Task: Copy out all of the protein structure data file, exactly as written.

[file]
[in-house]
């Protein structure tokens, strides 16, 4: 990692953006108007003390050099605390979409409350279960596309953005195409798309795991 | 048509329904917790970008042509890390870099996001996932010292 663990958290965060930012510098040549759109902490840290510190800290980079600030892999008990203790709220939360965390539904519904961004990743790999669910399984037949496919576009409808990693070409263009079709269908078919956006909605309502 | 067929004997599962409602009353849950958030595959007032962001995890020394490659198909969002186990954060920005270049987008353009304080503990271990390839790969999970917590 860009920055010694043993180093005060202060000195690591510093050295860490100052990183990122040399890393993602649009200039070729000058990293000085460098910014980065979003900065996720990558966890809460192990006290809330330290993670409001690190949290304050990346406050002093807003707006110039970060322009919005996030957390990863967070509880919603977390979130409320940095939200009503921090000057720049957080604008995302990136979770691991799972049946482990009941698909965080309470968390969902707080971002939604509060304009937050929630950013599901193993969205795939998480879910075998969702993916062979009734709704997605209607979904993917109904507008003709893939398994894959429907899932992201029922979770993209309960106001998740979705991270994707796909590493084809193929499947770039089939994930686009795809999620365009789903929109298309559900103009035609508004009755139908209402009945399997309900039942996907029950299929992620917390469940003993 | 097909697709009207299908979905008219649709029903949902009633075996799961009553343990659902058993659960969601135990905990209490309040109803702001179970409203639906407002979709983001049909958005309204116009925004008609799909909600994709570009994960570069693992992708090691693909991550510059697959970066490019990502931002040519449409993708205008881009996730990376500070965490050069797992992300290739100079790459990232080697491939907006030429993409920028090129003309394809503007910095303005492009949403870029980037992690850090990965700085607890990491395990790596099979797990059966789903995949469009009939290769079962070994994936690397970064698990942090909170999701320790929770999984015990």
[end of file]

[in-house]
């Protein structure tokens, strides 16, 4: 990692953006108007003390050099605390979409409350279960596309953005195409798309795991 | 048509329904917790970008042509890390870099996001996932010292 663990958290965060930012510098040549759109902490840290510190800290980079600030892999008990203790709220939360965390539904519904961004990743790999669910399984037949496919576009409808990693070409263009079709269908078919956006909605309502 | 067929004997599962409602009353849950958030595959007032962001995890020394490659198909969002186990954060920005270049987008353009304080503990271990390839790969999970917590 860009920055010694043993180093005060202060000195690591510093050295860490100052990183990122040399890393993602649009200039070729000058990293000085460098910014980065979003900065996720990558966890809460192990006290809330330290993670409001690190949290304050990346406050002093807003707006110039970060322009919005996030957390990863967070509880919603977390979130409320940095939200009503921090000057720049957080604008995302990136979770691991799972049946482990009941698909965080309470968390969902707080971002939604509060304009937050929630950013599901193993969205795939998480879910075998969702993916062979009734709704997605209607979904993917109904507008003709893939398994894959429907899932992201029922979770993209309960106001998740979705991270994707796909590493084809193929499947770039089939994930686009795809999620365009789903929109298309559900103009035609508004009755139908209402009945399997309900039942996907029950299929992620917390469940003993 | 097909697709009207299908979905008219649709029903949902009633075996799961009553343990659902058993659960969601135990905990209490309040109803702001179970409203639906407002979709983001049909958005309204116009925004008609799909909600994709570009994960570069693992992708090691693909991550510059697959970066490019990502931002040519449409993708205008881009996730990376500070965490050069797992992300290739100079790459990232080697491939907006030429993409920028090129003309394809503007910095303005492009949403870029980037992690850090990965700085607890990491395990790596099979797990059966789903995949469009009939290769079962070994994936690397970064698990942090909170999701320790929770999984015990």